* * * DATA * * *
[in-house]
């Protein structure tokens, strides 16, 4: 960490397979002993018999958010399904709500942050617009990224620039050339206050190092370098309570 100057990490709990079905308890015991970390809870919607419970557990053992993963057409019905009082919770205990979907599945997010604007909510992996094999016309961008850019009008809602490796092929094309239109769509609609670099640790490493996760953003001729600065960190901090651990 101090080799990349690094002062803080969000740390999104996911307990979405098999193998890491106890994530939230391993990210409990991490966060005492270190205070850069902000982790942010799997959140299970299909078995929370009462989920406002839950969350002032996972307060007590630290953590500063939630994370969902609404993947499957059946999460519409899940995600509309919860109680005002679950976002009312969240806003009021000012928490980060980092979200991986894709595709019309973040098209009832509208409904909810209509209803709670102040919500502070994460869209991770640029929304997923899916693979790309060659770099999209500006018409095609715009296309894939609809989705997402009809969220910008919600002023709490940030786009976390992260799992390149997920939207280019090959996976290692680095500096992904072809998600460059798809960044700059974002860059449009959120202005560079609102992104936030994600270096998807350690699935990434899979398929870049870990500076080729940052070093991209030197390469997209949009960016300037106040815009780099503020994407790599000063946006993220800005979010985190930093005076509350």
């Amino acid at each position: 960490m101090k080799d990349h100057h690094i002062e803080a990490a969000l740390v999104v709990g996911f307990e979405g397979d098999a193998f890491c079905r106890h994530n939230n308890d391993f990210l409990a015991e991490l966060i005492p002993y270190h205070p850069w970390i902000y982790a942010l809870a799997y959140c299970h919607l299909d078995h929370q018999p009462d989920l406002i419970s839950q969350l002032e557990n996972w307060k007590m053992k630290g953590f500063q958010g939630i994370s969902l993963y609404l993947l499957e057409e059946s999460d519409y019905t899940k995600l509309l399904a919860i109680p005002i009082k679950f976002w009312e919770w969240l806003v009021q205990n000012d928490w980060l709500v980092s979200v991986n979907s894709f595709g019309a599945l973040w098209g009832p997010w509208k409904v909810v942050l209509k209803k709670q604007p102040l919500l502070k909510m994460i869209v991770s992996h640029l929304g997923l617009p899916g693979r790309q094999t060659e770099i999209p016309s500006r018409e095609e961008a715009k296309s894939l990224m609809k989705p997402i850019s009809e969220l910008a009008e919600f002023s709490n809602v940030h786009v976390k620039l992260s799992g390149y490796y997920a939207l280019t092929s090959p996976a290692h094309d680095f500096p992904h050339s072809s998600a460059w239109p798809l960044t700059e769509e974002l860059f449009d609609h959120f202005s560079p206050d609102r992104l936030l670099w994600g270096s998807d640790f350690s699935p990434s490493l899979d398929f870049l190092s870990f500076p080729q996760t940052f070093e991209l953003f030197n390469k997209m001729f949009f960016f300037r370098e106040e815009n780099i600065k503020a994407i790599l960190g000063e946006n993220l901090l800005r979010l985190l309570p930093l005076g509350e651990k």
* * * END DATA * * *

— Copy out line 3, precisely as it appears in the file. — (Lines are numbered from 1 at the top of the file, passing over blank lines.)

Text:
């Amino acid at each position: 960490m101090k080799d990349h100057h690094i002062e803080a990490a969000l740390v999104v709990g996911f307990e979405g397979d098999a193998f890491c079905r106890h994530n939230n308890d391993f990210l409990a015991e991490l966060i005492p002993y270190h205070p850069w970390i902000y982790a942010l809870a799997y959140c299970h919607l299909d078995h929370q018999p009462d989920l406002i419970s839950q969350l002032e557990n996972w307060k007590m053992k630290g953590f500063q958010g939630i994370s969902l993963y609404l993947l499957e057409e059946s999460d519409y019905t899940k995600l509309l399904a919860i109680p005002i009082k679950f976002w009312e919770w969240l806003v009021q205990n000012d928490w980060l709500v980092s979200v991986n979907s894709f595709g019309a599945l973040w098209g009832p997010w509208k409904v909810v942050l209509k209803k709670q604007p102040l919500l502070k909510m994460i869209v991770s992996h640029l929304g997923l617009p899916g693979r790309q094999t060659e770099i999209p016309s500006r018409e095609e961008a715009k296309s894939l990224m609809k989705p997402i850019s009809e969220l910008a009008e919600f002023s709490n809602v940030h786009v976390k620039l992260s799992g390149y490796y997920a939207l280019t092929s090959p996976a290692h094309d680095f500096p992904h050339s072809s998600a460059w239109p798809l960044t700059e769509e974002l860059f449009d609609h959120f202005s560079p206050d609102r992104l936030l670099w994600g270096s998807d640790f350690s699935p990434s490493l899979d398929f870049l190092s870990f500076p080729q996760t940052f070093e991209l953003f030197n390469k997209m001729f949009f960016f300037r370098e106040e815009n780099i600065k503020a994407i790599l960190g000063e946006n993220l901090l800005r979010l985190l309570p930093l005076g509350e651990k």